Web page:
Citation: Patrick M, Hennink M, Dasmohapatra M, Rout M, Clasen T and Caruso BA (2023) Influences on water source selection and use among women in rural Odisha, India. Front. Water 5:1040981. doi: 10.3389/frwa.2023.1040981
Received: 09 September 2022; Accepted: 16 January 2023;
Published: 09 February 2023.
Edited by:Juliet Willetts, University of Technology Sydney, Australia
Reviewed by:Musa Manga, University of North Carolina at Chapel Hill, United States
Sara Marks, Swiss Federal Institute of Aquatic Science and Technology, Switzerland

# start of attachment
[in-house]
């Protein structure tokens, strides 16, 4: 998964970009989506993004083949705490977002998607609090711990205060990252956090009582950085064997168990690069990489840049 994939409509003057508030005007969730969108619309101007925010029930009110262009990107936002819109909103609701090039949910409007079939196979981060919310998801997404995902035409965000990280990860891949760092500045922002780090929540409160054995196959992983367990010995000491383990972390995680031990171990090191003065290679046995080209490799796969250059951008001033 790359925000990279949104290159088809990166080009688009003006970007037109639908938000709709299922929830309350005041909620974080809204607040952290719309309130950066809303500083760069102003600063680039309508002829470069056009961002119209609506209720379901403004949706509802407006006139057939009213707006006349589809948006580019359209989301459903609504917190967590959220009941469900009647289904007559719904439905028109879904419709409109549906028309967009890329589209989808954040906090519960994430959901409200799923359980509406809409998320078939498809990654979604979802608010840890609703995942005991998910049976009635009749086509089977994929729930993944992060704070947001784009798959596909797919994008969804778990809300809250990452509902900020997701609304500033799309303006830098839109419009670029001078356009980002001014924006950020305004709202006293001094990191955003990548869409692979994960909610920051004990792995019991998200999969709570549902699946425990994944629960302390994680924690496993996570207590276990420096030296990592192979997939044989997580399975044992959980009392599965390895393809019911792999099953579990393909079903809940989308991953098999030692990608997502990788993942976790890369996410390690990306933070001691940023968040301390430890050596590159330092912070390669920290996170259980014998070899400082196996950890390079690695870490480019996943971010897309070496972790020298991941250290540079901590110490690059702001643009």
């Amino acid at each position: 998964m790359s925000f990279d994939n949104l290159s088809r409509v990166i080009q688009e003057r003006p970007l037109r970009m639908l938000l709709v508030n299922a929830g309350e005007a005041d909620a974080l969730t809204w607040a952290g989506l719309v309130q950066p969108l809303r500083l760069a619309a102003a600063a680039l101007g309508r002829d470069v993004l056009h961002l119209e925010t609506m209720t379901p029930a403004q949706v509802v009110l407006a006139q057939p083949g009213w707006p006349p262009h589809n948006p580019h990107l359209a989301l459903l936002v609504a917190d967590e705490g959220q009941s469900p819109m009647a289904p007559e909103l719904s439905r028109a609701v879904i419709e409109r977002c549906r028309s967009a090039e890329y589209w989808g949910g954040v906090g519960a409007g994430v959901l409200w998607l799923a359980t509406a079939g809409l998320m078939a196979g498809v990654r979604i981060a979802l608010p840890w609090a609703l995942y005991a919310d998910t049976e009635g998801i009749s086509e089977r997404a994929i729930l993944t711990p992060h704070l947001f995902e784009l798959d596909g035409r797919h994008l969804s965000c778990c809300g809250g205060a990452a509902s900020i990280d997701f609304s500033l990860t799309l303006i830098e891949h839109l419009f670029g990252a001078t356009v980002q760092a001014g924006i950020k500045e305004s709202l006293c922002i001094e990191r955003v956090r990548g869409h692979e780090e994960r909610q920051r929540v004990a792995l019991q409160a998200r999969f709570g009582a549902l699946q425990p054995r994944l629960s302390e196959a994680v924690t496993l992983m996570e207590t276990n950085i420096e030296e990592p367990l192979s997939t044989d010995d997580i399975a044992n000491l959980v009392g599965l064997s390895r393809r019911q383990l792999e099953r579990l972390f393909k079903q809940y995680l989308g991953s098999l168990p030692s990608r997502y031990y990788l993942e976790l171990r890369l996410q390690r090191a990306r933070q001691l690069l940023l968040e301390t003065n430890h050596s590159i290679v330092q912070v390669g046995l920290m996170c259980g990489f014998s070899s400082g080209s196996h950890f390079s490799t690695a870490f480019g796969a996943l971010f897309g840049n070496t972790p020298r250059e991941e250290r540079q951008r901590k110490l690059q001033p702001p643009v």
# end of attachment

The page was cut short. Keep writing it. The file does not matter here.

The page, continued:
Copyright © 2023 Patrick, Hennink, Dasmohapatra, Rout, Clasen and Caruso. This is an open-access article distributed under the terms of the Creative Commons Attribution License (CC BY). The use, distribution or reproduction in other forums is permitted, provided the original author(s) and the copyright owner(s) are credited and that the original publication in this journal is cited, in accordance with accepted academic practice. No use, distribution or reproduction is permitted which does not comply with these terms.
*Correspondence: Bethany A. Caruso, email@example.com